The Gemara (Shabbat 88a) explains that the Jewish people at Har Sinai were forced, or compelled, to accept the Torah. In the words of the Gemara, God suspended a mountain over their heads and told them to either accept the Torah, or else Har Sinai would be their burial place.
In the opinion of Rav Acha bar Ya’akov, this coerced acceptance was fundamentally flawed and incomplete. In fact, he suggests, had this acceptance been the only time the Jews accepted the Torah, then “Moda’a Rabbah LeOraita,” meaning that anytime God would question a Jew about breaking his commitment to keep the Torah, the Jew would have a strong excuse. He could tell the Ribbono Shel Olam that he never really accepted the Torah; rather, he accepted the Torah only because he was forced to do so.
In exploring the idea that God held a mountain over Am Yisrael and coerced them to accept the Torah, one can explain that the fear and awe that Bnei Yisrael were experiencing were so overwhelmingly emotional that they could not think rationally or consider whether they did or did not want to accept the Torah. The only thing they could do was to instinctively answer, “yes we accept.”
It was for this reason that the Gemara goes on to say that “Af Al Pi Chein, Hadar Kibeluhah BiYemei Achashveirosh,” meaning that even though the original acceptance was flawed, due to the overwhelming feeling following the miracle of Purim, the Jewish people reaccepted and strengthened their commitment to the Torah. This second acceptance made the Torah fully binding for all Jews.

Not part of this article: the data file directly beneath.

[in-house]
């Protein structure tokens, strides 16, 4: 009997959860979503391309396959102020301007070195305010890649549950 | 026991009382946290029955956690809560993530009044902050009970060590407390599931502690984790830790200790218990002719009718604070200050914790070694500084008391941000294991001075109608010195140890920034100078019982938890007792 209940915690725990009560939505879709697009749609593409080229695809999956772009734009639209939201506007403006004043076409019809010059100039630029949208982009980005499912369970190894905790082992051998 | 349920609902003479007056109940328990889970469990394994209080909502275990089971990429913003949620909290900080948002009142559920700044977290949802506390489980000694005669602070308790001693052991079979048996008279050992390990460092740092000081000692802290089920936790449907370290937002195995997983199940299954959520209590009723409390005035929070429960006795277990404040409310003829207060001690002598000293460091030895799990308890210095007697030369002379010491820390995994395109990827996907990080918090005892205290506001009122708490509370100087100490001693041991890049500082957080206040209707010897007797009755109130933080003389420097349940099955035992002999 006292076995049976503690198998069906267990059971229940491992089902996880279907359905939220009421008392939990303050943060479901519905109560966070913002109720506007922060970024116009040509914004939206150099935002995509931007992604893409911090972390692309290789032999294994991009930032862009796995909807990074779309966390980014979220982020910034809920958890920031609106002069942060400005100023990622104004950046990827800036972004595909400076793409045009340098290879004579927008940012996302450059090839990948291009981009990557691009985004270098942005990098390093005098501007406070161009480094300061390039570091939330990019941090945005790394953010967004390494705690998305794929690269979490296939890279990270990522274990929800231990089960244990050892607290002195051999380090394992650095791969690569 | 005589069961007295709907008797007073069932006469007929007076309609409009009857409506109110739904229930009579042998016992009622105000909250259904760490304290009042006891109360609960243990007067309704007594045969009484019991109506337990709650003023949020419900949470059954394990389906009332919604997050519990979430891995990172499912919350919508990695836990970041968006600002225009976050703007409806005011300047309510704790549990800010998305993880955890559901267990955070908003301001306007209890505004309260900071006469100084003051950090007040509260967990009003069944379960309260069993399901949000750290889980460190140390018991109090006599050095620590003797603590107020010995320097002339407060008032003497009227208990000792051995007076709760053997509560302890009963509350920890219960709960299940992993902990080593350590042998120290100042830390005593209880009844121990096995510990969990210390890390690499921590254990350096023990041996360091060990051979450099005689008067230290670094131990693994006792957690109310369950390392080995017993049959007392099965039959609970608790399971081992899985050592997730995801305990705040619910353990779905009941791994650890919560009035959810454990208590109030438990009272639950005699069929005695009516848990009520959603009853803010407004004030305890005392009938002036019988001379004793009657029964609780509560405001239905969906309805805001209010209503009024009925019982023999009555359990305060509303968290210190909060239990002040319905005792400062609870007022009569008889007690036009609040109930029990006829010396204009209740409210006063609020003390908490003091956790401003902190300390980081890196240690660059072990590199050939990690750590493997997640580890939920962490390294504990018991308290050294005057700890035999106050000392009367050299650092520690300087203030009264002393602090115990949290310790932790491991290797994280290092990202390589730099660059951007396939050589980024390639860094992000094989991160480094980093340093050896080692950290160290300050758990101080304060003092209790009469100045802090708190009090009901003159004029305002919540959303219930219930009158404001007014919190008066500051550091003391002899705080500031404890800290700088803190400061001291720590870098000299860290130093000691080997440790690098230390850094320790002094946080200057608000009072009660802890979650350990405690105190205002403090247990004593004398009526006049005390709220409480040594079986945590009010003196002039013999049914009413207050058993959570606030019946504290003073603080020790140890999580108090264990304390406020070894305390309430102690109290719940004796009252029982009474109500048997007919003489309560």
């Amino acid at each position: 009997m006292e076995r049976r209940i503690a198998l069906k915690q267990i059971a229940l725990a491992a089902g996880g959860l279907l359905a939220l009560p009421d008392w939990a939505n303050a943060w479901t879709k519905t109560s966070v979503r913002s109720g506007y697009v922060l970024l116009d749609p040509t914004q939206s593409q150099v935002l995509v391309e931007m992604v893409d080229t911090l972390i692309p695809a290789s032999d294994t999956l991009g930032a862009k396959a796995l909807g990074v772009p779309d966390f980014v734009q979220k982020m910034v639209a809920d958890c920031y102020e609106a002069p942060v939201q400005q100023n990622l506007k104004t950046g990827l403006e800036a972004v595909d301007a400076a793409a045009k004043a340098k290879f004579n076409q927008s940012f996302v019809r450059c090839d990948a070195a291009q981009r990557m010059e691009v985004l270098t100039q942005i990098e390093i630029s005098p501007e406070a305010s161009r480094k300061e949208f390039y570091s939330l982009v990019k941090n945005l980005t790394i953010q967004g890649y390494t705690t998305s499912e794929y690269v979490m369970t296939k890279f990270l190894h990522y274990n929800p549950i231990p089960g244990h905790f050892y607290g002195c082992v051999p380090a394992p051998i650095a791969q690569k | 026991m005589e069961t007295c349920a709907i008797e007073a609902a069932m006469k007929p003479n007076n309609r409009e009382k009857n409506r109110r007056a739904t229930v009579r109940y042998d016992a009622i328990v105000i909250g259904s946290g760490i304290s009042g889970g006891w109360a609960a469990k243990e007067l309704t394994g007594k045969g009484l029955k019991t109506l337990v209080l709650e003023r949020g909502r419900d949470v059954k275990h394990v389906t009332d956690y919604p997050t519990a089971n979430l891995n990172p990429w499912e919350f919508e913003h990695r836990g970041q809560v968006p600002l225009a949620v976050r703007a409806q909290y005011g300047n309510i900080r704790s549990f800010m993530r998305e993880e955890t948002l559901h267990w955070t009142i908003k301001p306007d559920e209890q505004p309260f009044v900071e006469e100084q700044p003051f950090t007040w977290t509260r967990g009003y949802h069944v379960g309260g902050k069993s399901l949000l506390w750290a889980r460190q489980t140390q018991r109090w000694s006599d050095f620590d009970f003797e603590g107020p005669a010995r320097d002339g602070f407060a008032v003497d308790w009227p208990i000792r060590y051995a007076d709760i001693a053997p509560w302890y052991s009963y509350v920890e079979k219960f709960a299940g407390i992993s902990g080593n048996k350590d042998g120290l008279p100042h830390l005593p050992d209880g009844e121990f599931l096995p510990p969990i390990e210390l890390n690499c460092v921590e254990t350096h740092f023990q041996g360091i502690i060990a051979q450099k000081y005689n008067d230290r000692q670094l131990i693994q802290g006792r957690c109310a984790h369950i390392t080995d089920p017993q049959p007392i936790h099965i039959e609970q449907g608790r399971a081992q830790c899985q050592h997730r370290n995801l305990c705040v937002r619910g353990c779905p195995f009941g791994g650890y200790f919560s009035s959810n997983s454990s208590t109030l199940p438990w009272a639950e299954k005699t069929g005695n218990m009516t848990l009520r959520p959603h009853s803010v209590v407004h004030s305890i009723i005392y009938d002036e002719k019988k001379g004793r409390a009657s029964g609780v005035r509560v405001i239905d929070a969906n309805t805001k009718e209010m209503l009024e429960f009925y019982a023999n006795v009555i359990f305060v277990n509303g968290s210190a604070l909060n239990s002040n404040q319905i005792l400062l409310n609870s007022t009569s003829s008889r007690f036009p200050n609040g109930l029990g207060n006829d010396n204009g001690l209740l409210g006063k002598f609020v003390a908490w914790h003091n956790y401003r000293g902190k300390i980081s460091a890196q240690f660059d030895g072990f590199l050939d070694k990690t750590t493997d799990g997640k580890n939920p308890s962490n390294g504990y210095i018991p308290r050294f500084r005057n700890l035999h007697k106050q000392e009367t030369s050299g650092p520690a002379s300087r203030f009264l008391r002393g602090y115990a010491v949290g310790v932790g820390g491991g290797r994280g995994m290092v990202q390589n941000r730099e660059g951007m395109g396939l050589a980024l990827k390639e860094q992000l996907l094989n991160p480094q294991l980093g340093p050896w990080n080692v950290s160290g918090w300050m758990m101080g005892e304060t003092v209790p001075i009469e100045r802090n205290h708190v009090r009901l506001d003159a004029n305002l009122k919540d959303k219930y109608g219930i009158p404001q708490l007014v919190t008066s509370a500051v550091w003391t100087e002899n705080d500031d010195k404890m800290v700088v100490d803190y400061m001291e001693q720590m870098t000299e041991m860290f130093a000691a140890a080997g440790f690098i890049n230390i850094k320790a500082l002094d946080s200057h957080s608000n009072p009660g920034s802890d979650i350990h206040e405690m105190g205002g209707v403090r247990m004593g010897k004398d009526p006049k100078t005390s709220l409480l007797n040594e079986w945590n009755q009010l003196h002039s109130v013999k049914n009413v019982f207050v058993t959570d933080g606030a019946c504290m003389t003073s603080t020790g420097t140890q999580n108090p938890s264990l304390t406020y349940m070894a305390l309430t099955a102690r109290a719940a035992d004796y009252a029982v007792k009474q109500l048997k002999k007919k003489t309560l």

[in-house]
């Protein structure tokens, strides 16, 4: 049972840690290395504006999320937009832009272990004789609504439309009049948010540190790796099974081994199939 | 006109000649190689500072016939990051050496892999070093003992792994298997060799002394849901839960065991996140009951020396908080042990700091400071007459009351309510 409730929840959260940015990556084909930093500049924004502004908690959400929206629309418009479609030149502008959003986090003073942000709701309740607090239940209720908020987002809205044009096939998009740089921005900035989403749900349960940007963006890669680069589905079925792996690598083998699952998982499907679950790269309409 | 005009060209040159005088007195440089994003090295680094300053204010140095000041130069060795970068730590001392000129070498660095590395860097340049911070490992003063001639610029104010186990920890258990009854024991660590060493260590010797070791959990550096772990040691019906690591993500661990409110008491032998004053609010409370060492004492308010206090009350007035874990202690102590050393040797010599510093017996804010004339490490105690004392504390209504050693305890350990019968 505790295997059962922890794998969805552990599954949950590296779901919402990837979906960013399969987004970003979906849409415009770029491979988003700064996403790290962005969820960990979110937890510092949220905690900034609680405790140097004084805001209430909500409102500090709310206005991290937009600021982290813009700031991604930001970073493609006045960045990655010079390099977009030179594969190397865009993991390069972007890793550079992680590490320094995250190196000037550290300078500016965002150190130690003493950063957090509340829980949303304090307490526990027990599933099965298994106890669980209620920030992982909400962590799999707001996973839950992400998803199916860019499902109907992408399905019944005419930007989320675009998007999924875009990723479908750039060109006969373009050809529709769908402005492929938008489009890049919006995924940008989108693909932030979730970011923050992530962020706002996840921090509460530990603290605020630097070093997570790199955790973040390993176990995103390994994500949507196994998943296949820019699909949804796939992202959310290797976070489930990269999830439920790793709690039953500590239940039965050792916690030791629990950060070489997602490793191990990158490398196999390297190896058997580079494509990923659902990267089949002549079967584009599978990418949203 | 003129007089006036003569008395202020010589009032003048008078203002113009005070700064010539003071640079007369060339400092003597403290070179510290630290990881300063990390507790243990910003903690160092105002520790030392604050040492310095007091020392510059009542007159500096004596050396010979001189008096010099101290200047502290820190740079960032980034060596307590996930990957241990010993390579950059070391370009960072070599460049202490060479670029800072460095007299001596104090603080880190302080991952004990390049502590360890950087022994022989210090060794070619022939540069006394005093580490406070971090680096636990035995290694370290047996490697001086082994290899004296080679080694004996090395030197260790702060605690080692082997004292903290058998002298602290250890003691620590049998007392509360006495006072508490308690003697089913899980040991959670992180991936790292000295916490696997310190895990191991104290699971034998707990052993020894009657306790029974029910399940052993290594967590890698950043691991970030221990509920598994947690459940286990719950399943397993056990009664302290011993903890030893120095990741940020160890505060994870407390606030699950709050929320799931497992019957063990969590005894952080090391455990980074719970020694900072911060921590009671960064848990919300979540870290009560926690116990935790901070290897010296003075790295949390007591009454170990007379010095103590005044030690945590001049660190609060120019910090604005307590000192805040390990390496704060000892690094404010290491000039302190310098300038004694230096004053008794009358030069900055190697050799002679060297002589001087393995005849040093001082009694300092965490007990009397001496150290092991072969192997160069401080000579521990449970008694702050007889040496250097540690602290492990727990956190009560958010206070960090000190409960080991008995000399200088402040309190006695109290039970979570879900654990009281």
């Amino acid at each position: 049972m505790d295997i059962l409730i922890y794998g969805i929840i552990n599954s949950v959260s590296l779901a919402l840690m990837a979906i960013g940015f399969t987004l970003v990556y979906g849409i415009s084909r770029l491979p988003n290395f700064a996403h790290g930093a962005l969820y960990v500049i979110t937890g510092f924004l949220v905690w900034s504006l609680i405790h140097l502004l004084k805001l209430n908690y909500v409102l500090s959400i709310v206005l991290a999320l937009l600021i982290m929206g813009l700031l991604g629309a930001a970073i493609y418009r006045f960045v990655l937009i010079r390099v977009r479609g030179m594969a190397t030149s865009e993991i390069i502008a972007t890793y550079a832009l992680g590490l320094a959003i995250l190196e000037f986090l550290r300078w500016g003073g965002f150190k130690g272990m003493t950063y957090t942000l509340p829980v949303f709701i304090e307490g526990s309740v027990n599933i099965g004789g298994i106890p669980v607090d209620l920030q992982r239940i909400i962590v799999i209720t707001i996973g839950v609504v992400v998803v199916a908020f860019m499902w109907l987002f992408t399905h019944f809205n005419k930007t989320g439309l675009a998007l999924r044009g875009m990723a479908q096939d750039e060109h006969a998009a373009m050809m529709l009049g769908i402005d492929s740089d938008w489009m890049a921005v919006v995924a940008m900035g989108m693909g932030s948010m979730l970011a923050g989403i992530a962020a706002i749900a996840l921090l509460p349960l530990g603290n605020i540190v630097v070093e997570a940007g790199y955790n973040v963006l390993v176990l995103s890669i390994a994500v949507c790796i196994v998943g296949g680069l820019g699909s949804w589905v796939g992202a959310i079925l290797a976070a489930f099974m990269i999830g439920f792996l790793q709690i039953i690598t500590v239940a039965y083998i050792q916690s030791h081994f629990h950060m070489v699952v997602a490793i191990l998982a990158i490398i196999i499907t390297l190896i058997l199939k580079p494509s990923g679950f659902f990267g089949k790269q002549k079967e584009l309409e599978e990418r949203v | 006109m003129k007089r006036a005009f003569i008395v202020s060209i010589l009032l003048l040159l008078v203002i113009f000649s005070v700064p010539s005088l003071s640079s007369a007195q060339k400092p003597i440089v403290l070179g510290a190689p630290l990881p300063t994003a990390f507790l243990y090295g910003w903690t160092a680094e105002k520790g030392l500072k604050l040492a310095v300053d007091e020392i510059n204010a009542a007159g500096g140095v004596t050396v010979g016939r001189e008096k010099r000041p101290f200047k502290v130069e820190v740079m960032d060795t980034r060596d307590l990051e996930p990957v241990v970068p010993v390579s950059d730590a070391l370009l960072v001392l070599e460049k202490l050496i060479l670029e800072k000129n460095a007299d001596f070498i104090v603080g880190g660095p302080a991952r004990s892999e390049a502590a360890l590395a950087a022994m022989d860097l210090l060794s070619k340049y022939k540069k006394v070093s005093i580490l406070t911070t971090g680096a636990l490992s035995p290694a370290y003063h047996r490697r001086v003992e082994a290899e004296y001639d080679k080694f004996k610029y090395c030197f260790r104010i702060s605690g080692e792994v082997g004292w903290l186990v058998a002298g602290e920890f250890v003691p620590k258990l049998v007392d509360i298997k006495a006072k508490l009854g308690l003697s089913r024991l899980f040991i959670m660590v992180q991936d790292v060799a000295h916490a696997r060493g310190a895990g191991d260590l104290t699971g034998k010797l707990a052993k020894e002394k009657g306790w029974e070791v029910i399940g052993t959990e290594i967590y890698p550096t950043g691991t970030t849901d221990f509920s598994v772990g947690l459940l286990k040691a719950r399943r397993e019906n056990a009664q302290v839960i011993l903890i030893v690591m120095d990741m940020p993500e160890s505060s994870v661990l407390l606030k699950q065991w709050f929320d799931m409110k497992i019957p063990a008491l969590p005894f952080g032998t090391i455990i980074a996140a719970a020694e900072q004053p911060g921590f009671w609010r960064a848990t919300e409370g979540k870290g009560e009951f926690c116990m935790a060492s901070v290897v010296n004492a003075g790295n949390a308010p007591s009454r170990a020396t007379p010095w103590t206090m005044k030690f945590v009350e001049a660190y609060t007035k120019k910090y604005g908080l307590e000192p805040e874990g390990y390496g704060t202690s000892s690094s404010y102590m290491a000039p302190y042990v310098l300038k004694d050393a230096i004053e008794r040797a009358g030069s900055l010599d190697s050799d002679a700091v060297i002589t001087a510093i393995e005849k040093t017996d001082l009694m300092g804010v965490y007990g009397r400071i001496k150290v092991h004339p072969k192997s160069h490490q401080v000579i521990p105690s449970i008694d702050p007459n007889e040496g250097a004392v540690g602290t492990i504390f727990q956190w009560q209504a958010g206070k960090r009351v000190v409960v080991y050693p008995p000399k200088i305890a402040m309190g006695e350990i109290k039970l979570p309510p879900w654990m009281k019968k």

Rav Norman Lamm asks a very strong question on this approach. If an overwhelming emotional experience like Har Sinai could remove their ability to think rationally and make a real Kabbalah, then how would the new Kabbalat HaTorah following Purim help? After all, the Jews were in a desperate situation, and it looked like all was lost. Suddenly, “VeNahafoch Hu,” everything turned around, and Hashem saved us. Out of immense joy and relief, we agreed to accept the Torah. Although the emotions following Purim were joy and relief, as opposed to fear and awe, aren’t we faced with the same dilemma?
Rav Lamm explains that Purim played out in a much slower and hidden fashion than did Matan Torah. Each twist and turn in the Megillah could be written off as a coincidence. It is only when we take the time to think about the events of the Megillah that the hand of Hashem is revealed. This unfolding of the story prevented the Jews during the times of Mordechai and Esther from being emotionally blown away, and it enabled them to consider all options and then decide with clarity and conviction that they did want to accept the Torah.
It might be for this reason that Rav Avigdor Nebenzahl suggests that Purim’s being celebrated on the 14th of Adar, the day after the victory, illustrates that the celebration is not about the victory but the result of the victory. Following Purim, the Jews thought and considered all of their options, and only then they accepted the Torah.
Following Purim, we have a unique opportunity to reflect on the Torah and to consider the role that it plays in our own lives. Then, we will hopefully reaffirm the commitment that was made in the days of Achashveirosh and willingly accept the Torah.